About this tool

Background and scope

Terrestrial Mollusk Tool was specifically designed to assist in the identification of adult terrestrial slugs and snails of agricultural importance. The tool also includes species of quarantine significance as well as invasive and contaminant mollusk species commonly intercepted at U.S. ports of entry. This Lucid-based identification tool is designed specifically to support federal, stateState:
The basic component or distinct phase of a Lucid feature or character that can be observed, measured, or otherwise assessed.
and other agencies or organizations within the U.S. that are concerned with the detection and identification of mollusks of significance. This tool covers 33 families and 128 species. This resource includes an interactive identification key, comparison chart, fact sheets, biological and ecological notes, a dissection tutorial, a glossary of commonly used terms, and a list of useful links and references. It should be noted that this dynamic tool is not inclusive of all mollusk pests, as new species of interest arise almost daily.

The list of species included in this tool was generated based on pest species reported in scholarly publications by Barker 2002, Cowie et al. 2009, and Godan 1983 as well as commonly intercepted species documented in the port of entry interception data from US Department of Agriculture’s Animal and Plant Health Inspection Service’s Plant Protection and Quarantine division (USDA APHIS PPQ) and the Florida Department of Agriculture and Consumer Services (FDACS) - Division of Plant Industry.

The pictorial key included in Terrestrial Mollusk Tool is unable to identify a few entitiesEntities:
See also entity
below the family level. This is true especially for the families Veronicellidae and Succineidae. The major reason for this is the lack of diagnostic morphological characters and the variability of members of these groups. In many cases, it is recommended that molecular techniques be used in the identification of members of these families (Holland and Cowie 2007; Gomes et al. 2010). This inadequacy of the key is, however, mitigated by the fact that most if not all members of these problematic groups are pestiferous and as such are regulated at the family level. The same is true for the species complexes (e.g., Arion hortensis group, A. ater group) included in the tool.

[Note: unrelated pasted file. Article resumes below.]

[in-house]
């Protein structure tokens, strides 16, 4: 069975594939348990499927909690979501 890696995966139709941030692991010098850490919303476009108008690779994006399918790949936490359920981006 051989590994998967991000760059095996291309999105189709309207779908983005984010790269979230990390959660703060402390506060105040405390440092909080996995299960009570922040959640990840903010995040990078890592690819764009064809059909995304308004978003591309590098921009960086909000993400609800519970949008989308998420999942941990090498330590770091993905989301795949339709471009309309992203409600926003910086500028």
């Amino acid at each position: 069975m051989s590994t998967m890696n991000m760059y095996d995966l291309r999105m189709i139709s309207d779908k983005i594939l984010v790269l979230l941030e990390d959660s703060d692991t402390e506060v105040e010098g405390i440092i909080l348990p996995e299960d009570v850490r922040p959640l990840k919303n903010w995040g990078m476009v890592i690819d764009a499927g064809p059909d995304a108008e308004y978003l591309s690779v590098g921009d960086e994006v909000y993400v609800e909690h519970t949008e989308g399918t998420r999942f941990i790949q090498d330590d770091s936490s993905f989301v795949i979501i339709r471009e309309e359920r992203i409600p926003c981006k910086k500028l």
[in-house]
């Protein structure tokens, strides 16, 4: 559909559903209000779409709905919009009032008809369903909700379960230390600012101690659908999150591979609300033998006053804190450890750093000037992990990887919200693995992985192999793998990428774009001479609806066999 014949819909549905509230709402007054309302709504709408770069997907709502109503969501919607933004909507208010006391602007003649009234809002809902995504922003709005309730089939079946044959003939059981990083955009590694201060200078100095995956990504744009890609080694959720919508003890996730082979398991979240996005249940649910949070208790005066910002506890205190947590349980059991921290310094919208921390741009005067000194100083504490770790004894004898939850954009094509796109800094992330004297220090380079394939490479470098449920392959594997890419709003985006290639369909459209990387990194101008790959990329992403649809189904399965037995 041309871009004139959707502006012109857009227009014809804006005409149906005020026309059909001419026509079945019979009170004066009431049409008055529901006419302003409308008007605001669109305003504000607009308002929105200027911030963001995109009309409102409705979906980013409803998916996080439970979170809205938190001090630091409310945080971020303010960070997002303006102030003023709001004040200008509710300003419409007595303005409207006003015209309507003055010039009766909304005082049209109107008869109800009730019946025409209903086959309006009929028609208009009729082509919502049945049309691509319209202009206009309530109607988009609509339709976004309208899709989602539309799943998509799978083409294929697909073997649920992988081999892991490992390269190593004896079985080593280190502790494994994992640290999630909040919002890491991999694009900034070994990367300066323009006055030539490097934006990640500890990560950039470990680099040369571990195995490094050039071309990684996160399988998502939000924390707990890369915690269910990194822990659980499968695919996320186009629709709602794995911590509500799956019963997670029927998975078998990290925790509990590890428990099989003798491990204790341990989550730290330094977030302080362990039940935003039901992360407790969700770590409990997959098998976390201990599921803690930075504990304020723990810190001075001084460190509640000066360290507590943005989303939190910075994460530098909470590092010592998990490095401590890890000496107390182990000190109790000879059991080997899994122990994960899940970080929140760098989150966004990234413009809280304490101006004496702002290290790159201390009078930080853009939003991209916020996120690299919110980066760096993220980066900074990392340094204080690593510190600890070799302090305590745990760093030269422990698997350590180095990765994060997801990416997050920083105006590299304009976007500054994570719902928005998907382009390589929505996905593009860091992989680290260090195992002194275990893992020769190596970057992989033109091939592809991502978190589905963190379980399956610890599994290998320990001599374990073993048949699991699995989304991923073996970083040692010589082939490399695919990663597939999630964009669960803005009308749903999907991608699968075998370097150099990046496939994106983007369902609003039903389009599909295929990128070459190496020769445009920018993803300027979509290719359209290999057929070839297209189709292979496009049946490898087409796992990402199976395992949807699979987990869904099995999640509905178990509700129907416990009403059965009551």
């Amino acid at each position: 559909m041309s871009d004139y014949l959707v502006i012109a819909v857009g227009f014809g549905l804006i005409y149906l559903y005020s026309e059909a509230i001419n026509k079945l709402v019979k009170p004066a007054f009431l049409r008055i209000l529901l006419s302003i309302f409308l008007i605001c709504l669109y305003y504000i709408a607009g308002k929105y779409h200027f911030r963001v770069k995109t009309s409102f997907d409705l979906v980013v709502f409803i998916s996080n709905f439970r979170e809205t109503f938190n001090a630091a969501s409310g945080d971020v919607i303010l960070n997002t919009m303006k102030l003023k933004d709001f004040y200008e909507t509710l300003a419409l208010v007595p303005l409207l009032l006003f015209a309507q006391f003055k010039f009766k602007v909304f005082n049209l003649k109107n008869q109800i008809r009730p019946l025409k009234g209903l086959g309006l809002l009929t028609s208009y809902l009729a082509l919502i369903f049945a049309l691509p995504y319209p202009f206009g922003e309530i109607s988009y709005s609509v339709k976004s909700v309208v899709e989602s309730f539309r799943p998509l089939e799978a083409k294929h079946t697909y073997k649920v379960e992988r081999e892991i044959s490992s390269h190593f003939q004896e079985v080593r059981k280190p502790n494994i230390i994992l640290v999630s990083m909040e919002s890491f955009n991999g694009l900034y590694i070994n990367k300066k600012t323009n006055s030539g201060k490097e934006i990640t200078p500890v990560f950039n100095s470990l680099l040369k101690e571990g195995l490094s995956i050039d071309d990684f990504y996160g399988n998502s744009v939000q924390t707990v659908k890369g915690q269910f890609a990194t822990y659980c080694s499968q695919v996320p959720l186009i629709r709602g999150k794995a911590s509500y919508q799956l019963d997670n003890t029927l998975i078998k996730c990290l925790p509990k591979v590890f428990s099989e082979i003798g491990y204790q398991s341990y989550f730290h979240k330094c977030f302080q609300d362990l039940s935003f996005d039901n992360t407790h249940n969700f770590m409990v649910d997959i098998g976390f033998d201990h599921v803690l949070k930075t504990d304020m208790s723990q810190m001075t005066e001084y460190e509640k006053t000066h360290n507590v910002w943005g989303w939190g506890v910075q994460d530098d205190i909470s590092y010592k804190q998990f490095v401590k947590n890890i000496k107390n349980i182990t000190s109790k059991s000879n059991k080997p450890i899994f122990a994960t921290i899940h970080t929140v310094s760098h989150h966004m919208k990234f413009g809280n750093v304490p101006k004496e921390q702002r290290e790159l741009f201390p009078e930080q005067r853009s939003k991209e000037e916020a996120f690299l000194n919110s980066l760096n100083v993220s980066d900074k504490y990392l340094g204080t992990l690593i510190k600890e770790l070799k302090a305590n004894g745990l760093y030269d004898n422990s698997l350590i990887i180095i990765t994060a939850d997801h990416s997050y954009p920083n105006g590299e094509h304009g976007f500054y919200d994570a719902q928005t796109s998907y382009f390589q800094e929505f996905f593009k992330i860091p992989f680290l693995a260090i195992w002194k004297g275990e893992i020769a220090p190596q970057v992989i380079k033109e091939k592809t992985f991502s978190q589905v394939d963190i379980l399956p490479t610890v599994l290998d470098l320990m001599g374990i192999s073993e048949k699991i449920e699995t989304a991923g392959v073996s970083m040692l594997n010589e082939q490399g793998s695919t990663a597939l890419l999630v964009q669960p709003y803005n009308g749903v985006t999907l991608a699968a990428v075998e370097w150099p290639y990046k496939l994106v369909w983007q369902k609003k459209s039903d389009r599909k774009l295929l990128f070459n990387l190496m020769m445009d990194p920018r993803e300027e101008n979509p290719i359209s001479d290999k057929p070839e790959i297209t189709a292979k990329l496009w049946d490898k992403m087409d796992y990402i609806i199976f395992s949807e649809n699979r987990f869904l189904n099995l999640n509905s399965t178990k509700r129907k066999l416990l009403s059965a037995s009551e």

Terrestrial Mollusk Tool was developed and published by the USDA APHIS PPQ Science and Technology Identification Technology Program (ITP) as part of a cooperative agreement between the Department of Entomology and Nematology, University of Florida and USDA APHIS PPQ.

The photographs utilized in this tool were generously provided by those credited on each. The photographers and organizations that gave permission to use their images are also credited in the acknowledgements. All drawings were produced by the University of Florida, unless otherwise noted.

See Copyright, citation and disclaimers for information about the use of content on these pages and all the pages included in this tool. For information concerning Terrestrial Mollusk Tool or to offer any feedback or comments, please contact ITP, the author, or the Entomology and Nematology department at the University of Florida, Gainesville, FL.